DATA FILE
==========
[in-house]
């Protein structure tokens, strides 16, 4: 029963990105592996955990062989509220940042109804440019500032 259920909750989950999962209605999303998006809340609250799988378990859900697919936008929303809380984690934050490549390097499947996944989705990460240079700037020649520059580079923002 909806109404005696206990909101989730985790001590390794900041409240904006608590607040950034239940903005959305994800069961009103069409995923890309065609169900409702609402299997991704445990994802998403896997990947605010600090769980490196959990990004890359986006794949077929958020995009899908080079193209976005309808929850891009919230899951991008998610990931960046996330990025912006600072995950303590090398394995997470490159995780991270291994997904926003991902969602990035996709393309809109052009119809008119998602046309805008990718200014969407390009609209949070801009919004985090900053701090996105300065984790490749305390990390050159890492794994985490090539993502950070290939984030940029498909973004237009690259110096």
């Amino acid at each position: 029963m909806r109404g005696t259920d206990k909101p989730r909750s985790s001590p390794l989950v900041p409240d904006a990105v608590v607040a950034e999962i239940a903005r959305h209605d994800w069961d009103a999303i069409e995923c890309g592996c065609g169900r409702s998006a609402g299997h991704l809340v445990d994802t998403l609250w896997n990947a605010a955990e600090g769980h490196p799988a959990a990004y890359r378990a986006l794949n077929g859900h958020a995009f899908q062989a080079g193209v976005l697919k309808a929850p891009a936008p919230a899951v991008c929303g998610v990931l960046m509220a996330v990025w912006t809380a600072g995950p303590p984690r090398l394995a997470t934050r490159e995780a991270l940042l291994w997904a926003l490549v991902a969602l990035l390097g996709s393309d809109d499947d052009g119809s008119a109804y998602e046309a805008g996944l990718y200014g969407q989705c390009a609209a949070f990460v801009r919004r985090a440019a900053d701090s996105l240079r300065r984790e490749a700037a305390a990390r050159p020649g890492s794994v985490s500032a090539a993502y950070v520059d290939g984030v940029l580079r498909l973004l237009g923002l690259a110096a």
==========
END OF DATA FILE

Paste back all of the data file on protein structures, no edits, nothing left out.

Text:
[in-house]
């Protein structure tokens, strides 16, 4: 029963990105592996955990062989509220940042109804440019500032 259920909750989950999962209605999303998006809340609250799988378990859900697919936008929303809380984690934050490549390097499947996944989705990460240079700037020649520059580079923002 909806109404005696206990909101989730985790001590390794900041409240904006608590607040950034239940903005959305994800069961009103069409995923890309065609169900409702609402299997991704445990994802998403896997990947605010600090769980490196959990990004890359986006794949077929958020995009899908080079193209976005309808929850891009919230899951991008998610990931960046996330990025912006600072995950303590090398394995997470490159995780991270291994997904926003991902969602990035996709393309809109052009119809008119998602046309805008990718200014969407390009609209949070801009919004985090900053701090996105300065984790490749305390990390050159890492794994985490090539993502950070290939984030940029498909973004237009690259110096």
């Amino acid at each position: 029963m909806r109404g005696t259920d206990k909101p989730r909750s985790s001590p390794l989950v900041p409240d904006a990105v608590v607040a950034e999962i239940a903005r959305h209605d994800w069961d009103a999303i069409e995923c890309g592996c065609g169900r409702s998006a609402g299997h991704l809340v445990d994802t998403l609250w896997n990947a605010a955990e600090g769980h490196p799988a959990a990004y890359r378990a986006l794949n077929g859900h958020a995009f899908q062989a080079g193209v976005l697919k309808a929850p891009a936008p919230a899951v991008c929303g998610v990931l960046m509220a996330v990025w912006t809380a600072g995950p303590p984690r090398l394995a997470t934050r490159e995780a991270l940042l291994w997904a926003l490549v991902a969602l990035l390097g996709s393309d809109d499947d052009g119809s008119a109804y998602e046309a805008g996944l990718y200014g969407q989705c390009a609209a949070f990460v801009r919004r985090a440019a900053d701090s996105l240079r300065r984790e490749a700037a305390a990390r050159p020649g890492s794994v985490s500032a090539a993502y950070v520059d290939g984030v940029l580079r498909l973004l237009g923002l690259a110096a």